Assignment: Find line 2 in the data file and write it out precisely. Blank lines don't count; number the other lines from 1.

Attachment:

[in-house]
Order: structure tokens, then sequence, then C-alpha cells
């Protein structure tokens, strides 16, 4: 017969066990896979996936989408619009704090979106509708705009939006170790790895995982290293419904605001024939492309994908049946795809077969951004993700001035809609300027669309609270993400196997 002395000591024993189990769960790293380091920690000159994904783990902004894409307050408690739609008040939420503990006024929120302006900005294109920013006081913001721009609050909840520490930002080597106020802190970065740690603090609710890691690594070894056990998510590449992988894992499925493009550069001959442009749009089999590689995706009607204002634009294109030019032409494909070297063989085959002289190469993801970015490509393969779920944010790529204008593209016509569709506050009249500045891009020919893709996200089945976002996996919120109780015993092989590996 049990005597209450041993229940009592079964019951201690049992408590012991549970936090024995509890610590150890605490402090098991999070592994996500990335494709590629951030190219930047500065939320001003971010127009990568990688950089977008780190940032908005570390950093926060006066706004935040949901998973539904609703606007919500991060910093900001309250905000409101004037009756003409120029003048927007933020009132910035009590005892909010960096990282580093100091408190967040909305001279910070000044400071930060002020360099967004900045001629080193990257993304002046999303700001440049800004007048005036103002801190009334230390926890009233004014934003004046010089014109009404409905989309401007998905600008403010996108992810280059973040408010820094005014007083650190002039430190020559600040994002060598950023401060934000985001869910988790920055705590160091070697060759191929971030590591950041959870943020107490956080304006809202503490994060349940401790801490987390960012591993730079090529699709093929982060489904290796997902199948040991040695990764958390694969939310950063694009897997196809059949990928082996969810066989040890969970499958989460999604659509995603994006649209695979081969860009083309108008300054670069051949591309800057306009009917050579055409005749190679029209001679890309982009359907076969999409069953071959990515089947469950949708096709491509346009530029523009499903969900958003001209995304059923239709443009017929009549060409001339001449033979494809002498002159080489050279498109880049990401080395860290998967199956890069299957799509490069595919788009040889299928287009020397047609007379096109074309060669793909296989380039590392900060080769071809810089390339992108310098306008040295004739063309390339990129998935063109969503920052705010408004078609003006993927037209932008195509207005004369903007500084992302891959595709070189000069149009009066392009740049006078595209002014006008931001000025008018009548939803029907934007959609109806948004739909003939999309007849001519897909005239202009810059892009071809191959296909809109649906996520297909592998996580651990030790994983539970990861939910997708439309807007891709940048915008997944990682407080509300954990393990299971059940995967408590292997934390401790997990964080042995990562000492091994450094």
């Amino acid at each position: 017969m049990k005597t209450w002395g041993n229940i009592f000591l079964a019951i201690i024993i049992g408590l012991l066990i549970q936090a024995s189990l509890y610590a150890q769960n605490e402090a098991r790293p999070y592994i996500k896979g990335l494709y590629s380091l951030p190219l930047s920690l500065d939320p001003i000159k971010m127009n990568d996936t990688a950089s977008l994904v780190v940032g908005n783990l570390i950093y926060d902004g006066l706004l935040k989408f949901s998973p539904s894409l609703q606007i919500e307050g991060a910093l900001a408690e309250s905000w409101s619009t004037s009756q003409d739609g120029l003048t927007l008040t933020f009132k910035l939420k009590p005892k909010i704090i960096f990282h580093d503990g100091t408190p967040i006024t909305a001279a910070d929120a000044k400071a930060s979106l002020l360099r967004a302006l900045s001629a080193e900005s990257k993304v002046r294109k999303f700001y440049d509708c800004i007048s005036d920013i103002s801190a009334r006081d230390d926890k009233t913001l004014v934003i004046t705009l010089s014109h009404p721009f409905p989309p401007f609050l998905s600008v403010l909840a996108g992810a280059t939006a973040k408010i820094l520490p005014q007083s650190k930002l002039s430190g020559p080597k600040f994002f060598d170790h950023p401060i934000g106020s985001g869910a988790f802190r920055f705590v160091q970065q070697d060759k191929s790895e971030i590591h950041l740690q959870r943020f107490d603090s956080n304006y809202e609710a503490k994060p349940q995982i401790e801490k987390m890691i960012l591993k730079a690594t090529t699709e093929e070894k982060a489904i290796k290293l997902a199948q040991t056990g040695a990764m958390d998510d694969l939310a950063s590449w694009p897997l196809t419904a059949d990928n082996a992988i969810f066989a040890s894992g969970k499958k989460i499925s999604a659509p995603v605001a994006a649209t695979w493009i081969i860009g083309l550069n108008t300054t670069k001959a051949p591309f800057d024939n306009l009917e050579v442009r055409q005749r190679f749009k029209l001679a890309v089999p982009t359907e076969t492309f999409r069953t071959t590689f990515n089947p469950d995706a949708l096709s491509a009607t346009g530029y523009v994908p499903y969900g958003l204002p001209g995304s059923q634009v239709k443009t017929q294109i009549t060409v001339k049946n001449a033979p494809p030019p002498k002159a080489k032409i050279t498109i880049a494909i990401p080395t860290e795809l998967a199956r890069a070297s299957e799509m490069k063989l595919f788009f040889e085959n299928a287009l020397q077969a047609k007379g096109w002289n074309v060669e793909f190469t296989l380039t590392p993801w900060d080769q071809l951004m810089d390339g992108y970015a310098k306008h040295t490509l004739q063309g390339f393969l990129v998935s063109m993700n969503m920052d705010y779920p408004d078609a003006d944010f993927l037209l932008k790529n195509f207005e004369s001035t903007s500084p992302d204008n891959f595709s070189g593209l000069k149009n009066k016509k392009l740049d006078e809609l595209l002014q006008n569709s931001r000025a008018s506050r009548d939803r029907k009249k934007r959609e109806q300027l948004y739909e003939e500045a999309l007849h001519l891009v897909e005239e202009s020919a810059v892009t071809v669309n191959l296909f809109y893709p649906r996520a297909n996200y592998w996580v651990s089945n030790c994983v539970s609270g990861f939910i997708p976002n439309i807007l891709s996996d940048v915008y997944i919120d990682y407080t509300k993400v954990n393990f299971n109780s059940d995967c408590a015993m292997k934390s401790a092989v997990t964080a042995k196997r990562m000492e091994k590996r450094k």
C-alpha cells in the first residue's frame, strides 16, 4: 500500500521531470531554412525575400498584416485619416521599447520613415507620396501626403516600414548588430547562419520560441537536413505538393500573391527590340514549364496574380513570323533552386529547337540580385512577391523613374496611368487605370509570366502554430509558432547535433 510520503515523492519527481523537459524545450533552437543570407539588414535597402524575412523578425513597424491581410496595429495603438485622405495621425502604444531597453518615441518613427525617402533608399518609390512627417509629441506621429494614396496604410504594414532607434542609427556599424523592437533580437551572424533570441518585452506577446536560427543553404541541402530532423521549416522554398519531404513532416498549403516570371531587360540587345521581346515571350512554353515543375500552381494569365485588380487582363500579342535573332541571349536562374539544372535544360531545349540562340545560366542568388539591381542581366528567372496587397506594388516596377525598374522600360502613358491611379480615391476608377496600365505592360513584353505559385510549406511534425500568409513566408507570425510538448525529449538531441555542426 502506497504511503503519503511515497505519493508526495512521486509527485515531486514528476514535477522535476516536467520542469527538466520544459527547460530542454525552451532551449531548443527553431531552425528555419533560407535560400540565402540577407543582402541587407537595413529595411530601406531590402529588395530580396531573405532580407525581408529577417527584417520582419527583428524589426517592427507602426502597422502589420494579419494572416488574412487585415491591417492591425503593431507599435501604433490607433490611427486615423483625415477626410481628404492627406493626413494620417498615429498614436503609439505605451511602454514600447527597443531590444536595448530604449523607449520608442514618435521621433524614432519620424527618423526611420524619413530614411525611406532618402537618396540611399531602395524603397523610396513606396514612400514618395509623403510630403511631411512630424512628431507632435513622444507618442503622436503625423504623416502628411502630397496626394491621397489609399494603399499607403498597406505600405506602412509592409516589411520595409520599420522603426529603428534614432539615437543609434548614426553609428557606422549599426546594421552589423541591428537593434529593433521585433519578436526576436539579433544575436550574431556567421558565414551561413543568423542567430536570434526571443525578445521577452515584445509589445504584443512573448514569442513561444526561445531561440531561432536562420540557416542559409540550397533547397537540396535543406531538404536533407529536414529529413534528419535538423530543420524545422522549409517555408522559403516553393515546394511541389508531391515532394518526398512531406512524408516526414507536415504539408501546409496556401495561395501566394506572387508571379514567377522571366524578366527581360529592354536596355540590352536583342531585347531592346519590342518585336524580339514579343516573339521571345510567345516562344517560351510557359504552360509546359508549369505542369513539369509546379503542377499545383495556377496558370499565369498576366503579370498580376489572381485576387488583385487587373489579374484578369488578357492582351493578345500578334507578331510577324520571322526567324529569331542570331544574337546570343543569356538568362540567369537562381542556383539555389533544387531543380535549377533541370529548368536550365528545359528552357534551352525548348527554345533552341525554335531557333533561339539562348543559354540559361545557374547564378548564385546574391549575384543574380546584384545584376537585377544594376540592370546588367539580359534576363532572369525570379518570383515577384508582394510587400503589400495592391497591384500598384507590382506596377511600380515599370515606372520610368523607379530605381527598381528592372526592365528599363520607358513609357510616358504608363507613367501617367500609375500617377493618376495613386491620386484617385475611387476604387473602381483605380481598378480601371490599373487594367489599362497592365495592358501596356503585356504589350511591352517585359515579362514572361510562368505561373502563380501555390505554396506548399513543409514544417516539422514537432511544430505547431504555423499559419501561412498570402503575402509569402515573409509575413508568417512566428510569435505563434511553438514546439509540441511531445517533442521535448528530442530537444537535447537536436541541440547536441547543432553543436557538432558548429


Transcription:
Order: structure tokens, then sequence, then C-alpha cells